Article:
At least not all the time.
I wish I knew this when I was 18, because life would’ve been so much more chill. In fact, there are lots of things I wish I knew when I was 18, but nobody told me, or I just didn’t listen. So a while ago, I wrote about what I wish I knew if I was 18 again, the first being that smartness isn’t really envy-worthy. It generated a bit of discussion. Easily encouraged, I decided to follow up with this.
I’m told that kids grow up hell of a lot faster these days, so hopefully they have this figured out by now. But when I was 18, I had all the symptoms of a paranoid schizophrenic without the benefit of medication or therapy. I felt as though everyone was watching me all the time, and was only just waiting till I stumbled on something (literally and figuratively) and made a fool of myself, so they could erupt in collective laughter with the satisfying knowledge that I, was a complete idiot, and they, were superior in every aspect. I felt self-conscious walking down the street, eating out in restaurants, talking in class. So pretty much every activity that required some, or any level of self-expression. Parents were of course, a major source of attention magnet, and I refused to be seen in public with them. Life kinda sucked back then.
It wasn’t until I turned the ripe old age of 23 that I was forced to grow some thick skin. I prefer to think of it as calloused, as a result of repeated rubbing. A series of changes began to take place, culminating in the liberating (or humiliating) final act where I allowed myself to fall asleep on the bus. That’s right, the bus on my way to and from work. Because I was too tired. I was too tired to care that I probably had drool spilling out from one side of my mouth, with a bus full of people “watching”. It was around that time that I finally figured out (without truly inhabiting the full implications of such realization, that took another couple of years) that people are generally 1) self-absorbed and has too much going on in their own lives to care about anyone but themselves, 2) most people, friends or frenemies, are not permanent fixtures in life (nothing is), and therefore, are not worth the worries.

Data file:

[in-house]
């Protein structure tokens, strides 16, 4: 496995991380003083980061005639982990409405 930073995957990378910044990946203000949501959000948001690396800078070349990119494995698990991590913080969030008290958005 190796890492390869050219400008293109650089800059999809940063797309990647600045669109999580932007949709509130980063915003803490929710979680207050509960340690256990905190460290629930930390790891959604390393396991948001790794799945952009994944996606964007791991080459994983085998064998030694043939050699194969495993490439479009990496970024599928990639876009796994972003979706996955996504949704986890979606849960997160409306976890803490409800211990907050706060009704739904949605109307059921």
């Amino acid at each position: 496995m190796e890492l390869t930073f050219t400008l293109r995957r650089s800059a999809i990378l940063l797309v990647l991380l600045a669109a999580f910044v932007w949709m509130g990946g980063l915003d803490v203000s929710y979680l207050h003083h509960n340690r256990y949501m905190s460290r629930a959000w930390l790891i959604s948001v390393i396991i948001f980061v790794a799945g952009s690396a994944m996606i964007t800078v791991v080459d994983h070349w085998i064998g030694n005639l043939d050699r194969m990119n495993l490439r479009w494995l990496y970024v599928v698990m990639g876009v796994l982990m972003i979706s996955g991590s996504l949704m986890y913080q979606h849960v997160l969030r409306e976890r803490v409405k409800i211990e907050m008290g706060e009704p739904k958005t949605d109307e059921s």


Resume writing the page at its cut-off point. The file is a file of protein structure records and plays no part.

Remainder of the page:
The series of events that led up to that climatic commute ride started as soon as I got to university. When I stepped into my first class in a huge auditorium of a few hundred people, it became evident that getting called on or singled out for attention was probably the last thing that could happen. Whoo-hooo! I was lost in a sea of student numbers! After enjoying this exhilarating anonymity for a while, I realized that there were certain downsides to this invisibility. For starters, I couldn’t for the life of me get the attention of the lecturer, or even the lowly TAs for that matter. They simply did not know who I was, nor did they care. All that Dead Poet Society, Half Nelson, Good Will Hunting, Finding Forrester crap lost whatever iota of truth it might have had back in high school. It soon dawned on me that all that concerted efforts in high school trying to deflect attention away from myself became a liability in university.
While I sulked in insolence, scores of other people were bathing in their new-found notoriety for their ability to return clever retorts to authority figures three times their age, or their impressively loud debacles at parties that resulted in favourable attention from members of the opposite sex. For once, nobody was paying any attention to me, but I still couldn’t enjoy the benefits that I thought it would yield me. I knew I was in trouble when our communications lecturer in business school told us that it was absolutely imperative that we had to distinguish ourselves from one another. It took the next half decade to correct the ensuing fallout from this declaration.
So, when you’re 18, it might not be a bad thing to be seen from time to time. You won’t stay the centre of attention for long. Real life will emancipate you from that situation eventually.
picture source: =beaucoupzero